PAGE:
Now, as to the grades. The value of symptoms is divided into three grades. General symptoms are divided into three grades, first grade, second grade and third grade; and particular symptoms and common symptoms are divided into the same three grades. You will see in Boenninghausen a fourth grade, but as a matter of fact these remedies do not form a grade; they are only the probationary remedies, requiring demonstration by reproving and clinical confirmation. The general symptoms of the first grade are such generals as all or the majority of provers state of themselves as a class. For instance, take that symptom of Apis, “suffocation in a warm room.” All, or nearly all, the provers of Apis were affected to a great extent in that way. All the provers of Pulsatilla were worse in a warm room. There can be no doubt about such a symptom, for all the provers feel that state so strongly. Kali hyd., Pulsatilla, Iodine, and Apis are among those that have that symptom in the first grade, worse in a warm room, suffocation in a warm room. Now, when those symptoms have existed as generals among the provers, come into the experience of the practitioner and are confirmed by curing these states extensively wherever administered, for years, then those remedies are fully entitled to this grade. When only one prover has recorded a certain symptom, it is doubtful whether that is a symptom from the action of the remedy, but when several provers have recorded the same symptoms, it becomes confirmed. When that symptom has been removed or cured by the remedy in the hands of a physician, it can then be said to have been verified. So that symptoms are recorded, confirmed by reprovings and verified upon the sick. When several provers have observed that Pulsatilla causes aggravation in a warm room, and this is confirmed by other provers, and then verified by cure upon the sick, it places Pulsatilla in the first grade of that general state. Suppose it were something that was in relation to the bladder. Pulsatilla has a symptom of frequent urination. Now that is immediately classified as a particular symptom because it relates to a region. Now if all of these provers had irritable bladder when they took Pulsatilla that would be a confirmation of it, and if it cures for years, experience verifies it and it is then placed, as belonging to Pulsatilla under the particulars and marked in the highest grade. So with the symptoms of bearing down, which also comes under Pulsatilla. That would be classed as a common symptom, but of the first grade.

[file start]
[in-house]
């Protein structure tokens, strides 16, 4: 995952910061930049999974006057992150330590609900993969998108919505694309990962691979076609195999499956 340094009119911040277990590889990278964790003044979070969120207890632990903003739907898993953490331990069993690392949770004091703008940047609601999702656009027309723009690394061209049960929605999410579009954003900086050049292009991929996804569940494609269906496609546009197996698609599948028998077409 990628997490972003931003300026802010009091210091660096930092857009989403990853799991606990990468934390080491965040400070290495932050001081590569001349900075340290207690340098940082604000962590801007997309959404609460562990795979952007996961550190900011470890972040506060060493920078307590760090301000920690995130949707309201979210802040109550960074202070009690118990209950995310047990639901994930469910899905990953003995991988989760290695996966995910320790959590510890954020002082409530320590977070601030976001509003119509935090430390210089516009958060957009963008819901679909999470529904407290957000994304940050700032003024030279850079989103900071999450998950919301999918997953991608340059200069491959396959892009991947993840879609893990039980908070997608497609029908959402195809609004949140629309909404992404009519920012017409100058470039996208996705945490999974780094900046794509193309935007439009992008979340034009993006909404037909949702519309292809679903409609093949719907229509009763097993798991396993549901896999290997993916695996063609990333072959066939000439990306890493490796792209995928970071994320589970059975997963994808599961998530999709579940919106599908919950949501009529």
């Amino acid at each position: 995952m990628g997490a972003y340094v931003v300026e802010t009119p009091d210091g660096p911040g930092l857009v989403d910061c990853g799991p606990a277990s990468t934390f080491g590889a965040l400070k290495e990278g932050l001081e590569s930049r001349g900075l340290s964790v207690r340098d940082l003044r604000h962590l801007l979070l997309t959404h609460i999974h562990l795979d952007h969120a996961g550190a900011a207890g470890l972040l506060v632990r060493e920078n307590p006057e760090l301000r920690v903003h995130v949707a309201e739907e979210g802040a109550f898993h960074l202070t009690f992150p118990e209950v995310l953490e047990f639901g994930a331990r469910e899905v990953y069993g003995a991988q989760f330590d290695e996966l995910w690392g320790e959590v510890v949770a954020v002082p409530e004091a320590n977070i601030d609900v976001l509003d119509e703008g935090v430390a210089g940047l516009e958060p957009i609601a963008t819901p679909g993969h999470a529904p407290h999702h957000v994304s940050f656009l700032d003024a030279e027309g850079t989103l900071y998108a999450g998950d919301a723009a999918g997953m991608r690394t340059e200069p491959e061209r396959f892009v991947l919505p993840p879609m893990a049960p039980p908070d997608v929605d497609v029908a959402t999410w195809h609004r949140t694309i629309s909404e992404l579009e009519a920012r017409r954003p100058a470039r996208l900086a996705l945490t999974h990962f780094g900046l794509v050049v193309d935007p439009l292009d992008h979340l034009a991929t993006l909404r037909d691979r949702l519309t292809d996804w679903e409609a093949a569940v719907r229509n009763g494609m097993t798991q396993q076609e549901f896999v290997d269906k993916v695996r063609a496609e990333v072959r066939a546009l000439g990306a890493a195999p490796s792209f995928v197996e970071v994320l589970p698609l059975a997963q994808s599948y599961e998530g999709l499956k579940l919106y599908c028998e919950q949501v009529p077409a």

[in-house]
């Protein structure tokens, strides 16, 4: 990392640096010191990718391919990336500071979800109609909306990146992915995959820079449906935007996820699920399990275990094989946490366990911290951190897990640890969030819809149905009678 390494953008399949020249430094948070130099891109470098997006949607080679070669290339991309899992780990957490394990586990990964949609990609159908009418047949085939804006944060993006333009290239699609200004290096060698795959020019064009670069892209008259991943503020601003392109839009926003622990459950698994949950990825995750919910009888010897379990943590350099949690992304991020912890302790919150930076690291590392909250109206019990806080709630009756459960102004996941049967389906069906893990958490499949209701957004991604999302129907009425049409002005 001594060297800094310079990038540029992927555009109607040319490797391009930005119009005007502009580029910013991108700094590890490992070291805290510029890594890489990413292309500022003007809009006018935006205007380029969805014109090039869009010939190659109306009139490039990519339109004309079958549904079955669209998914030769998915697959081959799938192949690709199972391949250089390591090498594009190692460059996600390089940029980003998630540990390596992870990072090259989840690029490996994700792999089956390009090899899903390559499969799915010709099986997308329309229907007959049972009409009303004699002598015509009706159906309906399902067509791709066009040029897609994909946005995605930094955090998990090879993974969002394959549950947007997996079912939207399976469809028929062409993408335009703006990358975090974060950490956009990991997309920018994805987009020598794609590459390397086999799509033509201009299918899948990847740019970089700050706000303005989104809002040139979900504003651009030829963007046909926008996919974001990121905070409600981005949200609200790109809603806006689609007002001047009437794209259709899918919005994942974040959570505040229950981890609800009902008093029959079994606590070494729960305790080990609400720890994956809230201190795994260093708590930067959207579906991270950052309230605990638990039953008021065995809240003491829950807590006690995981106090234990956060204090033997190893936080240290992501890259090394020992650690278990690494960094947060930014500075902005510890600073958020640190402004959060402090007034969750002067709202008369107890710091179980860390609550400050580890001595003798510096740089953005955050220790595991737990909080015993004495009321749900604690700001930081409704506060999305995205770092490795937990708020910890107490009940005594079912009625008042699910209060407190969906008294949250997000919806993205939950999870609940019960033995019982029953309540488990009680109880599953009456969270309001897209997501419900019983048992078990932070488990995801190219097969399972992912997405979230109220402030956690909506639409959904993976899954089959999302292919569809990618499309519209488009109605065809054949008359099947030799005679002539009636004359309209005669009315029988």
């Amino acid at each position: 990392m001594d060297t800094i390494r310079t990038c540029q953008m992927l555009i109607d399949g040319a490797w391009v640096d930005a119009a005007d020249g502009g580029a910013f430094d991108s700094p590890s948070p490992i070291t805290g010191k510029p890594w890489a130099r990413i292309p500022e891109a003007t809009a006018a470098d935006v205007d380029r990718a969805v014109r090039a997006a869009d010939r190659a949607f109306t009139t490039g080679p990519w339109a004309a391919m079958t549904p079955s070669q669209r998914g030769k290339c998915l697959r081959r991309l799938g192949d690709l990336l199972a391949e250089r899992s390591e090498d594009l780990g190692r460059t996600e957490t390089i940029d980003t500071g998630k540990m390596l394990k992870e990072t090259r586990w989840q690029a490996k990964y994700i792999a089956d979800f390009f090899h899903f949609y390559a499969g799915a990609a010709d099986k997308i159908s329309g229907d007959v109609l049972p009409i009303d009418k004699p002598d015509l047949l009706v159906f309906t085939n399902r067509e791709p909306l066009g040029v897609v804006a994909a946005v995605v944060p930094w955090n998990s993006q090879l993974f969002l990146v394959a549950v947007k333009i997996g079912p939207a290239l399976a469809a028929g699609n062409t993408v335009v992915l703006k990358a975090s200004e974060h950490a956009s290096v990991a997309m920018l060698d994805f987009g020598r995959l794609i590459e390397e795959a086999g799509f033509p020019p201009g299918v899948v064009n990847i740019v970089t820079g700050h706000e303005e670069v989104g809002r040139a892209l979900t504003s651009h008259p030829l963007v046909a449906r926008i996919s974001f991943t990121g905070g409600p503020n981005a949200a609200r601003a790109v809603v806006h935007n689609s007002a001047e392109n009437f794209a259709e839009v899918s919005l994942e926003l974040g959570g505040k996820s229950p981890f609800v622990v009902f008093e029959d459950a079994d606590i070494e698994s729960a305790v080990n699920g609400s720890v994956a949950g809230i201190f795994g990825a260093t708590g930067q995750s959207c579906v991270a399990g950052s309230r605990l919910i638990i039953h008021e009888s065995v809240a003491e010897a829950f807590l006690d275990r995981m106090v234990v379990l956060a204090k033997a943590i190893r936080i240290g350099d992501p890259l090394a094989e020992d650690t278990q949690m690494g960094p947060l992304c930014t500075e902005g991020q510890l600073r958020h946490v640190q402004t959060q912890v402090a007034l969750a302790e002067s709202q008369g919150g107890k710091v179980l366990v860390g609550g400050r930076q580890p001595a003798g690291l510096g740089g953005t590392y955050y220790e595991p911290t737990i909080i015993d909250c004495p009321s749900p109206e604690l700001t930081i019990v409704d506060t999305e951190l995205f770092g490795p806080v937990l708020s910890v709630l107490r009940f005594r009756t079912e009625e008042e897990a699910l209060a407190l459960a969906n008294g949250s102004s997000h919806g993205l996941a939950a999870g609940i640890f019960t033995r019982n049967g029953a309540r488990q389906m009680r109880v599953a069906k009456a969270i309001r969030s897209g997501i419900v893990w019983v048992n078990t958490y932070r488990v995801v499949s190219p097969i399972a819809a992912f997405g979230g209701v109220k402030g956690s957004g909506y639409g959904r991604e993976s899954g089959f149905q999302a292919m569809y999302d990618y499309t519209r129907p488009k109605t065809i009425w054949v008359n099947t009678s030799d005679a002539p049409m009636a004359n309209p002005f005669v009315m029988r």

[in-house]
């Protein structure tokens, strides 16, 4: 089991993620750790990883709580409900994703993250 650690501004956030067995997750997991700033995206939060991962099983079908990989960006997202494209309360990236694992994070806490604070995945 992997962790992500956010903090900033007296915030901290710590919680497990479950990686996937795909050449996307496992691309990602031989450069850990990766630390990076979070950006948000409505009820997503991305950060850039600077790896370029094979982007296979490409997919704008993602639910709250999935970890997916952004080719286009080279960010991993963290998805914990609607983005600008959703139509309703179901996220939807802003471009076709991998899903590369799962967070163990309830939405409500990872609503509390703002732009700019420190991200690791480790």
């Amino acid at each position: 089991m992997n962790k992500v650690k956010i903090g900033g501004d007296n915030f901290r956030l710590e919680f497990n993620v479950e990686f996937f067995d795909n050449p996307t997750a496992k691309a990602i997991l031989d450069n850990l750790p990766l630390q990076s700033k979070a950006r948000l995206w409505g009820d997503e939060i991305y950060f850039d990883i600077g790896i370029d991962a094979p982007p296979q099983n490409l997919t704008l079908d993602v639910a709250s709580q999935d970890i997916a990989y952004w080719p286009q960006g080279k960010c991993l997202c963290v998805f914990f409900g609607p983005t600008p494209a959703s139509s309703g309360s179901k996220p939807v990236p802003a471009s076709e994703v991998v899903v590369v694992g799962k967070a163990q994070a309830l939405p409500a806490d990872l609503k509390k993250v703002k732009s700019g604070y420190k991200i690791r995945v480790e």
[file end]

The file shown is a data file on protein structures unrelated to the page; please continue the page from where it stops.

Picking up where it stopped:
Now, suppose that there are some symptoms that have only been brought out by a few of the provers they do not run through the whole family of provers, but they have been confirmed and occasionally verified, then you see it is entitled to so much consideration, and as a matter of degree it belongs to the second grade, because it is not so strong as the first grade, which produces these symptoms upon everybody or nearly everybody. Of course what is true of the generals will be true of common and particular. Then as to the third grade. Now and then a prover brings out a symptom andit has not yet been confirmed by reproving, but it stands out pretty strong, and seems to be worthy of a third place, or it has been verified by having cured sick people, or perhaps it is admitted as a clinical symptom. Sometimes close and careful observers have noticed that certain symptoms not in the proving have generally yielded to a certain remedy, and others have confirmed this clinical experience, these symptoms are admitted and go into the third grade. A great many of Boenninghausen's fourth grade symptoms really belong to the third grade, because Boenninghausen was very cautious with the symptoms that had never been verified. His fourth grade remedies include such as he had gathered from his clinical experience and he was doubtful about the propriety of placing them in the third grade, and also those symptoms that had occurred in the provers but had not proper confirmation or were not verified. He laid them as it were upon the shelf for approbation, to be hereafter proved or accepted.
|Source:||The Hahnemannian Advocate Vol. 40 No. 06, 1901, pages 307-315|
|Description:||The Value of Symptoms.|
|Editing:||errors only; interlinks; formatting|